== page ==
More than 200 metres beneath the surface of a mysterious lake in Russia, I reached the bottom and knew I was in a place that no other human being had ever experienced before.
Wrapped in the icebox grip of the water, I saw the fine layer of silt and rock disappear beyond the beam of my torch and did exactly what I had planned to do on making it to the bottom of the lake: I went off exploring.
In the depths of Blue Lake, in Kabardino-Balkaria, southern Russia, I was a British adventurer in an alien world. I was there in search of a submerged cave never before seen by the human eye. I lived for such places and such moments. But I never expected that this might leave me fighting to save my life.
I am one of the world’s leading instructors in deep diving and cave diving. In January 2012, I joined a multinational expedition exploring Blue Lake. Located in the Caucasus Mountains, the lake has confounded many people. Every day, millions of litres of water pour from it, but the lake level never drops. Yet there is no in flow of water at the surface. That is why some people believe in the existence of an underwater cave.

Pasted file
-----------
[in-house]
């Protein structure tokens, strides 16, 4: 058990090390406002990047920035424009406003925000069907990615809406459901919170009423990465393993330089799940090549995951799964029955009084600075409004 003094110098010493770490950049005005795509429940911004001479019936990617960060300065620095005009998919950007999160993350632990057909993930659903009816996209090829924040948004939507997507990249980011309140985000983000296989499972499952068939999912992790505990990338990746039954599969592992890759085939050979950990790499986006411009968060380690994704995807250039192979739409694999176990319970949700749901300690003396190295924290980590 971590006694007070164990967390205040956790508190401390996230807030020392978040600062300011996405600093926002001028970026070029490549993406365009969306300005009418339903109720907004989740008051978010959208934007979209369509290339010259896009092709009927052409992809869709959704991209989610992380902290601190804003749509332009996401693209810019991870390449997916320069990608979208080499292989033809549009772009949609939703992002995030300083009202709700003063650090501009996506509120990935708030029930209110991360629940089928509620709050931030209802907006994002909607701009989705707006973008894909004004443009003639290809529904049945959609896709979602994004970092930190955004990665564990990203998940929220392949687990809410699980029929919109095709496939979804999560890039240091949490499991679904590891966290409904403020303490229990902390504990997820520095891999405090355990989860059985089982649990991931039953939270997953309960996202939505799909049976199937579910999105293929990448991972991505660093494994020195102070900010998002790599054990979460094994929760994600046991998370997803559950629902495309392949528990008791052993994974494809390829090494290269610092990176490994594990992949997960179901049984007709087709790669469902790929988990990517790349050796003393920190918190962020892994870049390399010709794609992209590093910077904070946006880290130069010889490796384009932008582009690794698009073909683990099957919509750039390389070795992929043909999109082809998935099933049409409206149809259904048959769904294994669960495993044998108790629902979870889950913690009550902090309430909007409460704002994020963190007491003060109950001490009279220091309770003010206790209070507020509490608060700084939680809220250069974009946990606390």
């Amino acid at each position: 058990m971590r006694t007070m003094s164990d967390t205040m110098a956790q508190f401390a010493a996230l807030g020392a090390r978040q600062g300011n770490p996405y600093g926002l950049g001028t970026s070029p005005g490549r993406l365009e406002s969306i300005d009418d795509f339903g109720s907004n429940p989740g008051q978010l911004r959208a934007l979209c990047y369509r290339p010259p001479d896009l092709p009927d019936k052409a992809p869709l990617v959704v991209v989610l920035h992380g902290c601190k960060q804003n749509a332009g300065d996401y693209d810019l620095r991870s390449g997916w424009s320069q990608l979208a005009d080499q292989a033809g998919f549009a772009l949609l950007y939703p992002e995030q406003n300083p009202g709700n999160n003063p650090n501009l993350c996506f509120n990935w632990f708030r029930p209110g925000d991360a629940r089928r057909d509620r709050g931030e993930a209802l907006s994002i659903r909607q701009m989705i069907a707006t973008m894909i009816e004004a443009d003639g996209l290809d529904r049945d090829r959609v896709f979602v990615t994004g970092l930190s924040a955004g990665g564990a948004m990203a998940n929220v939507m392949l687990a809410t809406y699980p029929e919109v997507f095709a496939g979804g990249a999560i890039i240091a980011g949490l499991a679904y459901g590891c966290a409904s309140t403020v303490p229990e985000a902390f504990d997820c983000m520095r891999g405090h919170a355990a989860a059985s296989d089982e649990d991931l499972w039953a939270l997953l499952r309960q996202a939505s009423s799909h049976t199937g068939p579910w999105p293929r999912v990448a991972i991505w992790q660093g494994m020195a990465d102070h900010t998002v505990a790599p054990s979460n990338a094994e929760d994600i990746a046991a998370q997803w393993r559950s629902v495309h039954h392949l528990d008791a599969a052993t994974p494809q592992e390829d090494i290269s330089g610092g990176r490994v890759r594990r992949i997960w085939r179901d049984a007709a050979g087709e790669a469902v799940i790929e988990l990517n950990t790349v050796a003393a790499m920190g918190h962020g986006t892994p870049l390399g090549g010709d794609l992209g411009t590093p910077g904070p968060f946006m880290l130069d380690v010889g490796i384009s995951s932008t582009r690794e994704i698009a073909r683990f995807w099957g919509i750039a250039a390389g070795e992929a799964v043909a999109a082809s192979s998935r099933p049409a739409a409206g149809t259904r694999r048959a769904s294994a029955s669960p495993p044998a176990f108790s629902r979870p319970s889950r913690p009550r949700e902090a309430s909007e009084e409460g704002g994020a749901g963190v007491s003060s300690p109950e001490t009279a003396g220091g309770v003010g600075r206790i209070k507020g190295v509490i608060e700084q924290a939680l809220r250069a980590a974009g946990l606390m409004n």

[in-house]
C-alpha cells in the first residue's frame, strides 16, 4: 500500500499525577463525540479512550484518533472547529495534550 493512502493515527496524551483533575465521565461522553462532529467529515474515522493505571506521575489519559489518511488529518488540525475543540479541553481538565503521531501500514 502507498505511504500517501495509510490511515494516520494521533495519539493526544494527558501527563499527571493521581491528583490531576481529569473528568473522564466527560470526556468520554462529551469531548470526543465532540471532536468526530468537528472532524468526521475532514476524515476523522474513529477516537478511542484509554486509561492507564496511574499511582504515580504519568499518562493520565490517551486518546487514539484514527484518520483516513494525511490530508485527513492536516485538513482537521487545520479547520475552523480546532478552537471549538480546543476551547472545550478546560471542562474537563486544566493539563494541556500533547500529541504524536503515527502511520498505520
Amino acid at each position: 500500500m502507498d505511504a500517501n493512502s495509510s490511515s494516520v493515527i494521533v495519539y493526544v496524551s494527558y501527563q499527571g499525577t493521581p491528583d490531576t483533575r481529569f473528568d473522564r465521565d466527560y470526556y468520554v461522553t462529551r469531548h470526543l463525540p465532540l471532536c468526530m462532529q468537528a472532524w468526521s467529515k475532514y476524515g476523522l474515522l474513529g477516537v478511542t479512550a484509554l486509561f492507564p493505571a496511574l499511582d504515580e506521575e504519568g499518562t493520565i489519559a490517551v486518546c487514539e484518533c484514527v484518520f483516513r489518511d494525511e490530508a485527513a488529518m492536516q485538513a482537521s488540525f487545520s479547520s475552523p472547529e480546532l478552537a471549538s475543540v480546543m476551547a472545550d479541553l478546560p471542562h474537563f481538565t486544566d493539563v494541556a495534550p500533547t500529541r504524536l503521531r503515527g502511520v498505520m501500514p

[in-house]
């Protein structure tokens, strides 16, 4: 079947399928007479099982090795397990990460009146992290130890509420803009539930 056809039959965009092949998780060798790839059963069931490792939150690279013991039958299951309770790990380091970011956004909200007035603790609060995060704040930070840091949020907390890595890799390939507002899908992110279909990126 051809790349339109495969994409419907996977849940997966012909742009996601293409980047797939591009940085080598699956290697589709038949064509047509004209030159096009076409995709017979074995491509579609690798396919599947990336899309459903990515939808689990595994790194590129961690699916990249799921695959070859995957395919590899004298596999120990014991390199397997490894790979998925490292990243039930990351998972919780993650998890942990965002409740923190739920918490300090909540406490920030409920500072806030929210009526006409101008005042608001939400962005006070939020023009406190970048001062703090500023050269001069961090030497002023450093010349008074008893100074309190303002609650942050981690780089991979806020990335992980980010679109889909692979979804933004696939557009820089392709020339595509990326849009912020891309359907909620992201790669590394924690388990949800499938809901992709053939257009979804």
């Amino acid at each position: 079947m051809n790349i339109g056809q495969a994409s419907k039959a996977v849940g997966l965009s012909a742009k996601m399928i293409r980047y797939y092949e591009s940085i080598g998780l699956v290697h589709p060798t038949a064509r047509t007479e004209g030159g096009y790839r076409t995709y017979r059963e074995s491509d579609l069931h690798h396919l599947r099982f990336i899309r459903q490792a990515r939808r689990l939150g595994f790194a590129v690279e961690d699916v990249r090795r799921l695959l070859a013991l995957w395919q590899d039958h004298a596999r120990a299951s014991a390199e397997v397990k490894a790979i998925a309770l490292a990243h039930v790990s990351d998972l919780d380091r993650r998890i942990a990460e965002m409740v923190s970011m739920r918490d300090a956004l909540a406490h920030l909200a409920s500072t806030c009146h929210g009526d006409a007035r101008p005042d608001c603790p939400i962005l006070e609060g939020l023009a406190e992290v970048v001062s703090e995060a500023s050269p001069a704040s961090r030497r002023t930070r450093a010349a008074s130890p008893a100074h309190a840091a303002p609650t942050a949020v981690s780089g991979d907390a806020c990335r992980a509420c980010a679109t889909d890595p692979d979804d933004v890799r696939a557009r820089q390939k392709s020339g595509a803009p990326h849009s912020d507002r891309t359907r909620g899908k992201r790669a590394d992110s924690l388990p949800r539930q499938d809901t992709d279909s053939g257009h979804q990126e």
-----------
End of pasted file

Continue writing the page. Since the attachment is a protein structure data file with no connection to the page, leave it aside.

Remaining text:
As a former Royal Marine Commando, I had spent most of my adult life exploring submerged caves, snaking through narrow passageways and floating through vast cathedral-like chambers with stalactites hanging like chandeliers.
For me, there’s nothing like it. Imagine the most amazing geological structures carved into the most otherworldly shapes by the water. They surround you – up, down and sideways – and you are weightless in water so gin-clear it hurts your eyes, and all you want to do is see what’s around the corner.